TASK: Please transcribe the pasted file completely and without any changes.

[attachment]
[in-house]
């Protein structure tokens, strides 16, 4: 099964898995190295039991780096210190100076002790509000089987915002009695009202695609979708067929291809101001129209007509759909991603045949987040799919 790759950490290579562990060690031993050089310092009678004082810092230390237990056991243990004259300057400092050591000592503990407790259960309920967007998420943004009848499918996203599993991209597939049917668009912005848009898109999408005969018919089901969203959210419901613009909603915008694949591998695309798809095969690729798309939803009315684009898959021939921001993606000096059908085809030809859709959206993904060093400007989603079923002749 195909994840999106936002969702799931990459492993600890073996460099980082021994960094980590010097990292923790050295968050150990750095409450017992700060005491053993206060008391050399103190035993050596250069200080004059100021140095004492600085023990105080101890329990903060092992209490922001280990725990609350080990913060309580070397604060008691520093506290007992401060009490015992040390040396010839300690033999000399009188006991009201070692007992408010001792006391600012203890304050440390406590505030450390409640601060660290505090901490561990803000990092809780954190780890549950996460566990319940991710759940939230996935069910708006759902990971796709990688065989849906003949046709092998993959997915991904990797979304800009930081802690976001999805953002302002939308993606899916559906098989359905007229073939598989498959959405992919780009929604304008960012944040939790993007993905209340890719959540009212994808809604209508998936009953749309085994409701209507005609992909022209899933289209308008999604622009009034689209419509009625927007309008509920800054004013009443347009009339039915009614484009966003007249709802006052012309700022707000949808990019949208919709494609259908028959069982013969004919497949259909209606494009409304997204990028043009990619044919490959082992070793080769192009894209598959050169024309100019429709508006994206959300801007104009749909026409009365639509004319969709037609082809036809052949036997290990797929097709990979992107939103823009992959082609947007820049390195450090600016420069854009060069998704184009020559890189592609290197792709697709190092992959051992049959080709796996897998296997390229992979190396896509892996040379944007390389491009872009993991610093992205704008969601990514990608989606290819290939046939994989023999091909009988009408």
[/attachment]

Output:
[in-house]
């Protein structure tokens, strides 16, 4: 099964898995190295039991780096210190100076002790509000089987915002009695009202695609979708067929291809101001129209007509759909991603045949987040799919 790759950490290579562990060690031993050089310092009678004082810092230390237990056991243990004259300057400092050591000592503990407790259960309920967007998420943004009848499918996203599993991209597939049917668009912005848009898109999408005969018919089901969203959210419901613009909603915008694949591998695309798809095969690729798309939803009315684009898959021939921001993606000096059908085809030809859709959206993904060093400007989603079923002749 195909994840999106936002969702799931990459492993600890073996460099980082021994960094980590010097990292923790050295968050150990750095409450017992700060005491053993206060008391050399103190035993050596250069200080004059100021140095004492600085023990105080101890329990903060092992209490922001280990725990609350080990913060309580070397604060008691520093506290007992401060009490015992040390040396010839300690033999000399009188006991009201070692007992408010001792006391600012203890304050440390406590505030450390409640601060660290505090901490561990803000990092809780954190780890549950996460566990319940991710759940939230996935069910708006759902990971796709990688065989849906003949046709092998993959997915991904990797979304800009930081802690976001999805953002302002939308993606899916559906098989359905007229073939598989498959959405992919780009929604304008960012944040939790993007993905209340890719959540009212994808809604209508998936009953749309085994409701209507005609992909022209899933289209308008999604622009009034689209419509009625927007309008509920800054004013009443347009009339039915009614484009966003007249709802006052012309700022707000949808990019949208919709494609259908028959069982013969004919497949259909209606494009409304997204990028043009990619044919490959082992070793080769192009894209598959050169024309100019429709508006994206959300801007104009749909026409009365639509004319969709037609082809036809052949036997290990797929097709990979992107939103823009992959082609947007820049390195450090600016420069854009060069998704184009020559890189592609290197792709697709190092992959051992049959080709796996897998296997390229992979190396896509892996040379944007390389491009872009993991610093992205704008969601990514990608989606290819290939046939994989023999091909009988009408």